1280px-The_Scandinavian_Permaculture_festival_of_2013_-_7_HugelcultureOne paradigm informing our current civilization is that humans are separate from nature, an idea reinforced throughout the development of Western religion and philosophy. Because it emerged in the context of this paradigm, the mainstream environmental movement of the late 20th and early 21st centuries has undermined its own intentions. By envisioning humans as separate from the environment, a dichotomy has been created where humans should be “hands-off” and not set foot in nature, lest they “disturb” or “disrupt” natural ecosystems. In reality, we humans are a part of nature, deeply connected to and dependent on all other species for our survival and continuance on this planet. However, it is also apparent that we would not, nor should not, sacrifice ourselves as a species in order to protect nature, since we are inextricably part of this planet’s biome just as is every other species on earth. The paradigm of humans as separate or outside of nature has effectively doomed most environmental action to the status of window dressing, preventing any truly meaningful, long-lasting change toward the end of real sustainability.

Permaculture, a holistic design science which attempts to reintegrate humans into the landscape, was first developed by Bill Mollison and David Holmgren in the 1970s and 1980s. Permaculture’s three ethics – earth care, people care, and future care – are implied to be three aspects of the same concept. Over the years of permaculture’s development and practice in the context of the environmental movement, itself in the context of the human/nature separation paradigm, people have naturally tended to emphasize earth care over the other two ethics. This is evident in the fact that most people today tend to think of permaculture primarily as landscape design or as an agricultural, gardening, or homesteading method.

If one of the three permaculture ethics is missing or deemphasized, then the other two ethics break down. Tim Winton describes an example of this disintegration in this article, which starts with his experiences at Tagari Farm, a permaculture proof-of-concept farm designed and established by Bill Mollison. While all the members of the farm came together in like-mindedness and worked hard at the earth care aspect of permaculture, the farm as a whole eventually suffered because the needs of all the people involved were not being met.  A lack of structure and a prioritization of earth care over people care meant that people burned out on the project, realities fell short of expectations, and that tragically, a member of the Permaculture Institute took their own life.

We as permaculturists too often have overemphasized the earth care aspect and are still viewing the care of the earth/environment as separate from caring for ourselves as human beings. Often when we design with permaculture, the more subtle needs of people are ignored or misunderstood, or the design has unrealistic wishes for what the people will be able to do and when they will be able to do it. If we create designs that don’t take into account all of our personal needs, behaviors, and cultural context, then we are not creating effective, holistic designs that meet all three permaculture ethics.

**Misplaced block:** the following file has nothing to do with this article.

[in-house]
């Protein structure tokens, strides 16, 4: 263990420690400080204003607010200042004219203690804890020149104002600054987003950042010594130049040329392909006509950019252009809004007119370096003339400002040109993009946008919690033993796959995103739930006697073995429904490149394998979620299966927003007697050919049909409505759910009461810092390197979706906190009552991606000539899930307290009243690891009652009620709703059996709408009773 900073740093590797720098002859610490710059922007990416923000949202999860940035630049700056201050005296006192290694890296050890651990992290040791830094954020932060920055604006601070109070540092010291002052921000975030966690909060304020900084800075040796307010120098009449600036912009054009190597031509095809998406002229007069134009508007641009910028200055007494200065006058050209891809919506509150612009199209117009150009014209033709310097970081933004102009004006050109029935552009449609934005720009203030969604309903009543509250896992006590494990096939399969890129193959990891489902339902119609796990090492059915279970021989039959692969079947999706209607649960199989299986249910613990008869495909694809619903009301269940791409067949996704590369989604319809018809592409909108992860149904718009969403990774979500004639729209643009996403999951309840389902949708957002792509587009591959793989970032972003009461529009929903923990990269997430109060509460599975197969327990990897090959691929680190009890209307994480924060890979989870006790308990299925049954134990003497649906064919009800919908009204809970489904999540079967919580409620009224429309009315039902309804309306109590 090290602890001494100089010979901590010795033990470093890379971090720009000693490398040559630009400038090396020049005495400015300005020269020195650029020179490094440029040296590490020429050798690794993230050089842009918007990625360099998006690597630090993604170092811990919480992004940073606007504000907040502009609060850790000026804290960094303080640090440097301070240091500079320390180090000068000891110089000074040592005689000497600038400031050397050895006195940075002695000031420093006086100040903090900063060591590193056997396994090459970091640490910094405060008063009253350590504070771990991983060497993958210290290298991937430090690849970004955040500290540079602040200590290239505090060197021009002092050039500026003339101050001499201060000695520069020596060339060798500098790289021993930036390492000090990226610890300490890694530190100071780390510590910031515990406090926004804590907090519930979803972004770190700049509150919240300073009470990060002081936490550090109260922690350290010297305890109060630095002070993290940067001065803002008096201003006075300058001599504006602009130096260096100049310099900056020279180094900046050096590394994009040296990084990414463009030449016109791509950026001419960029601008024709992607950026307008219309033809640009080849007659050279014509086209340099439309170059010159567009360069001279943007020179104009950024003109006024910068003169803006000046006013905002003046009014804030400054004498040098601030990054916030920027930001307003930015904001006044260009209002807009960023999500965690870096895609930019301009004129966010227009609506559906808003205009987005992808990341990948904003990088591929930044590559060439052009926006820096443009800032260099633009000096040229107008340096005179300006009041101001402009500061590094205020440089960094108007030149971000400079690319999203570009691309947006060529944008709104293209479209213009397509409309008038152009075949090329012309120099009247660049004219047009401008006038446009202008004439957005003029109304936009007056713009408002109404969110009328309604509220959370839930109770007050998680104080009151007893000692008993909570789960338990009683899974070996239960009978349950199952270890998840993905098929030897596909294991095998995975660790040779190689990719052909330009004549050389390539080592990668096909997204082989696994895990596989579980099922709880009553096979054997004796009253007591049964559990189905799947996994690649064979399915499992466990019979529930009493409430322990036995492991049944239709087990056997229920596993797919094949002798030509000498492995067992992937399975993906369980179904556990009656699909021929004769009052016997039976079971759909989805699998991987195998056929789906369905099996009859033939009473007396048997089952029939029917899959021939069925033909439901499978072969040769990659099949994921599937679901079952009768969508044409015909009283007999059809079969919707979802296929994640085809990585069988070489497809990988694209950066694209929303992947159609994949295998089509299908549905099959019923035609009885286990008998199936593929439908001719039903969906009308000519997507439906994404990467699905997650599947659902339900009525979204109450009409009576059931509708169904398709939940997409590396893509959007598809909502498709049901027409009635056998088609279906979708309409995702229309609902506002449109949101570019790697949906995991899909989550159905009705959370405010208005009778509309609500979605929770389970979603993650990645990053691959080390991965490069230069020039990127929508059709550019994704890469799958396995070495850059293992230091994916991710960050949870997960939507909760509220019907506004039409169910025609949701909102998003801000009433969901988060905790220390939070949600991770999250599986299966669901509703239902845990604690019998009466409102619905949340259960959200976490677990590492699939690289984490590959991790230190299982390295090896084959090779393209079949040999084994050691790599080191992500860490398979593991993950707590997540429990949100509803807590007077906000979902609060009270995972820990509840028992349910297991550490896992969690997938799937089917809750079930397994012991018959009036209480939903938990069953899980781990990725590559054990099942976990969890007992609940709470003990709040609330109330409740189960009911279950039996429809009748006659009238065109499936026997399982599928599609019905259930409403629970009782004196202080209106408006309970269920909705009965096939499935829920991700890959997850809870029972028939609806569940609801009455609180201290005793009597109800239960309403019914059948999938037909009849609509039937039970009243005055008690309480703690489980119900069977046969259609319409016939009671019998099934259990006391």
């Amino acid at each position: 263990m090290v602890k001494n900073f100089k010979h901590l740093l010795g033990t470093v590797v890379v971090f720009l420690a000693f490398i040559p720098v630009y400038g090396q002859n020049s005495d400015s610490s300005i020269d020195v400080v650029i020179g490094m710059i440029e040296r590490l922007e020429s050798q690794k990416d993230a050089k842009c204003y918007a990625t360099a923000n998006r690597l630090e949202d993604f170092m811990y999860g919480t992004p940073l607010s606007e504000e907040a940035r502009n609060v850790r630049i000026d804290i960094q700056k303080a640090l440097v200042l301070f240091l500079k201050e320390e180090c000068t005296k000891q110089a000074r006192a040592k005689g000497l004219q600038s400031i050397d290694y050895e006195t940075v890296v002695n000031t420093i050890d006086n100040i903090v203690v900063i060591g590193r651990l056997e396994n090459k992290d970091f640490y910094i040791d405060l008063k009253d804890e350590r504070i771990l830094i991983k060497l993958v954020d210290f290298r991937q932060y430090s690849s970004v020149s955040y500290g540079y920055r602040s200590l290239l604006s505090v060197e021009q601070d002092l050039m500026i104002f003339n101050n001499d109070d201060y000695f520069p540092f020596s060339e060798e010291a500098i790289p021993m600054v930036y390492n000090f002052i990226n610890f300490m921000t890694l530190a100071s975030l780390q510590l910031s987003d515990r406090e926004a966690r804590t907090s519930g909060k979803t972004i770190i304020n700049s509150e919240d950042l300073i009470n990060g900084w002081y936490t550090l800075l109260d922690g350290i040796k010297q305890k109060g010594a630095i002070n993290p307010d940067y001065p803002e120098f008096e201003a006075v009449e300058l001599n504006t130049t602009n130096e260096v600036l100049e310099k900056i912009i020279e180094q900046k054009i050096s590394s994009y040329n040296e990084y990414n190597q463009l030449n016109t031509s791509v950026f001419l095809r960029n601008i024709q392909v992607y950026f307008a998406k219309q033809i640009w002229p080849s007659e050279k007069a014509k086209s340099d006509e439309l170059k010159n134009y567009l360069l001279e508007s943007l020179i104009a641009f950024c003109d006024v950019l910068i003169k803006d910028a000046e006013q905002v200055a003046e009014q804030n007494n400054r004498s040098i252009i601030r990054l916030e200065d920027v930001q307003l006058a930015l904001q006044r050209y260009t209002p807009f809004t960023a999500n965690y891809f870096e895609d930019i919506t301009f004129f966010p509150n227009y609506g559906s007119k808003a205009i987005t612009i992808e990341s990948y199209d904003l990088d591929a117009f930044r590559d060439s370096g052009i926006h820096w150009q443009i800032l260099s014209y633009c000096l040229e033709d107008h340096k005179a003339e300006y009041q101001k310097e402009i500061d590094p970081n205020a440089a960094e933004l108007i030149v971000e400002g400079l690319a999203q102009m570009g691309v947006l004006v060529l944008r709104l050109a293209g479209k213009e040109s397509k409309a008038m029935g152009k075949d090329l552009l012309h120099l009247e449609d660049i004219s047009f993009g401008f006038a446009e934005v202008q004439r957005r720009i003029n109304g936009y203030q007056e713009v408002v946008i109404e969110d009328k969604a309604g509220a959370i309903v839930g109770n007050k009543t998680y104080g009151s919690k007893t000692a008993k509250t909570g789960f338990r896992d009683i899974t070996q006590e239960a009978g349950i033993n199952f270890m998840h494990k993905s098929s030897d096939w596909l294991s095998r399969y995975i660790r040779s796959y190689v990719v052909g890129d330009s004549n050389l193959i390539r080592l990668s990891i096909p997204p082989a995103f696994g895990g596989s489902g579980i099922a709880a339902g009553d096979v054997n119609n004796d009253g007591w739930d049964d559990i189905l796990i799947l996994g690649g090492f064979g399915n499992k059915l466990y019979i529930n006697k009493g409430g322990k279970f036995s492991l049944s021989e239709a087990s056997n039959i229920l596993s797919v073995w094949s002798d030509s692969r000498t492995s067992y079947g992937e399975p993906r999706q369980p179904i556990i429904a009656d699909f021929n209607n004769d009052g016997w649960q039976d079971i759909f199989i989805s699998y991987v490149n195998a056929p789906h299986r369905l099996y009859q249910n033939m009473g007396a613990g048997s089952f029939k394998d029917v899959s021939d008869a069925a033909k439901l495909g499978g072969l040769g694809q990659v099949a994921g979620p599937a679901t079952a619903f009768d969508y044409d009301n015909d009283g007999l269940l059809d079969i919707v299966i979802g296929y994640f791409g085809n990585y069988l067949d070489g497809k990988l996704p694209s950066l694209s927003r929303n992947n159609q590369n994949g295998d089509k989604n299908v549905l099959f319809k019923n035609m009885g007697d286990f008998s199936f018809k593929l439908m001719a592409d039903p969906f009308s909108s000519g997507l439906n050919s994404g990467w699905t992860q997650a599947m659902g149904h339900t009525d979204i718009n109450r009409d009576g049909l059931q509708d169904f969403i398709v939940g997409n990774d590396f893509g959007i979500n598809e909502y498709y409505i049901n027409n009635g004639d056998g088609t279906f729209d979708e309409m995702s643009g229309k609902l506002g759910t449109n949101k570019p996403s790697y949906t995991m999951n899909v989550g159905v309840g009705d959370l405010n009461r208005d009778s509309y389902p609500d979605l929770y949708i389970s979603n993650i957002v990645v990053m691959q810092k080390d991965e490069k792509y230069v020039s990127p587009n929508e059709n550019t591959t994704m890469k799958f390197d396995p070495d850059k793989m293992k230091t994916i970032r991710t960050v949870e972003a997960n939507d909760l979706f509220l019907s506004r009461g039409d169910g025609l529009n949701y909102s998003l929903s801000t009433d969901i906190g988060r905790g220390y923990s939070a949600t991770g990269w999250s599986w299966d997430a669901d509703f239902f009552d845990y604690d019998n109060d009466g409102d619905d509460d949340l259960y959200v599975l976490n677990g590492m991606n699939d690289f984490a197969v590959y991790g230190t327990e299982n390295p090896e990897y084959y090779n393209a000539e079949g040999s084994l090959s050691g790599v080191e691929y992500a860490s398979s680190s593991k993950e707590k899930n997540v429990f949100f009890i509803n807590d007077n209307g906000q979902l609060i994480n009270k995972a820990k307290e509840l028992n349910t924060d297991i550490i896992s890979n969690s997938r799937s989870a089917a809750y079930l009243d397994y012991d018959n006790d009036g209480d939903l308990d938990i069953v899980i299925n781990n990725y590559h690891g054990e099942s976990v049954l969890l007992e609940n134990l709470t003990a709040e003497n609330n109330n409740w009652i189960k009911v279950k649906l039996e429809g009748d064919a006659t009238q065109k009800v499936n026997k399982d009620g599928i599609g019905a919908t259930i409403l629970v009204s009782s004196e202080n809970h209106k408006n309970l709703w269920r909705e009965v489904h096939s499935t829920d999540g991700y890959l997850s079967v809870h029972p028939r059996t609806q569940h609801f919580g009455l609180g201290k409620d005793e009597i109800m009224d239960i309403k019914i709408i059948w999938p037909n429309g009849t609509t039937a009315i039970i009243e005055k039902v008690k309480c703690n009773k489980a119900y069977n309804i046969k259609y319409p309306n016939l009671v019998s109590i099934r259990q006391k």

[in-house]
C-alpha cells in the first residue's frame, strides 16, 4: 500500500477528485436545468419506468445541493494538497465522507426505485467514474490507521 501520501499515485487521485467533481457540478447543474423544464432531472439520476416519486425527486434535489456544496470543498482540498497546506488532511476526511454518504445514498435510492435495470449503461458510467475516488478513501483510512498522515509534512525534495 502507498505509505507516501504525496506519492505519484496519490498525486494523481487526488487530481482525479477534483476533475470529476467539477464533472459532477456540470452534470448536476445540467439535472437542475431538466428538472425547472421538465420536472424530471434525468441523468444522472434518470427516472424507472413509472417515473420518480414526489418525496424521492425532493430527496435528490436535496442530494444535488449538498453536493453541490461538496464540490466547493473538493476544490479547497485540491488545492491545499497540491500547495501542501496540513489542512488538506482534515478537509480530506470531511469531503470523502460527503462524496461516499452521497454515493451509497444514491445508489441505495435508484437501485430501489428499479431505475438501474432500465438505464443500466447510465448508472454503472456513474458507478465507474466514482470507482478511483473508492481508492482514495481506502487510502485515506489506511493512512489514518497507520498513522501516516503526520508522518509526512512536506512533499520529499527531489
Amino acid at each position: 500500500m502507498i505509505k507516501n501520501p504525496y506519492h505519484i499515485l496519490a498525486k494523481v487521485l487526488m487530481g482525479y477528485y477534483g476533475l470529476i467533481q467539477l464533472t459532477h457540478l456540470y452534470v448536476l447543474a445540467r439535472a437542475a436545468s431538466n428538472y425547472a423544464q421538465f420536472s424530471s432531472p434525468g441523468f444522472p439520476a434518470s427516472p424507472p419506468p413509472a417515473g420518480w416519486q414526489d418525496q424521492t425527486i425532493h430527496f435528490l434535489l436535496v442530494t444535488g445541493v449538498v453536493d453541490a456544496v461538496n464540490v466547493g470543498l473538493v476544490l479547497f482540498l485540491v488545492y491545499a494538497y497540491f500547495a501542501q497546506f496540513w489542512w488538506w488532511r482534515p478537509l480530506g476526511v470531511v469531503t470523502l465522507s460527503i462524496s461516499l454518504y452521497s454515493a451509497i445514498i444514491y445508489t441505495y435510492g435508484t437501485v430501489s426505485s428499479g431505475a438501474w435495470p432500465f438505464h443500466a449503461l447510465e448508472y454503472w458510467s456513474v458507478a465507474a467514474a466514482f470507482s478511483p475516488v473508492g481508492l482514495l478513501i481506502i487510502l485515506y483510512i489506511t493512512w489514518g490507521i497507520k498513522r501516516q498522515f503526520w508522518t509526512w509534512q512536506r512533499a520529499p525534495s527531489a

Human beings, especially those of us living in high material wealth societies, have trouble understanding our own needs a lot of the time. The first step in people care is to identify our needs – observing ourselves as we might observe a landscape to gather information for our design. Increasing our awareness of our true needs in the first place leads to better understanding the needs of the earth, and the needs of future generations of people. Only when we have identified what our needs are will we be able to put them in the appropriate relationships with other elements so that they work for and not against the system.

Ultimately, to achieve permanence, we seek to integrate ourselves into the landscape – as is our rightful place – as functional players in a functioning ecosystem. Permaculture’s holistic view requires the integration of all three ethics: earth care, people care, and future care. Prioritizing one of the three ethics means we “unprioritize” the other two, thereby negating the possibility of a “permanent culture.”  When we balance the meeting of our real human needs with the needs of the earth to sustain itself and with the needs of future generations to provide for themselves, then and only then are we living in an ethical and permanent way.

Where to go from here

  • A simple action that we can take to assess whether our design is balanced is to state explicitly how it fulfills each of the three permaculture ethics – essentially, to use the ethics as a design tool. More about this at liberationecology.org.

  • A lack of design for people care is the inspiration for Looby Macnamara’s book People & Permaculture. This book is an excellent and highly recommended exploration into what people care really means, and a useful tool to begin discovering and designing for our human needs.
  • For more on future care, and why we use that term instead of the more traditional “fair share” or “set limits and redistribute surplus,” see our past post Future Care.

Image Source: Øyvind Holmstad (Own work), via Wikimedia Commons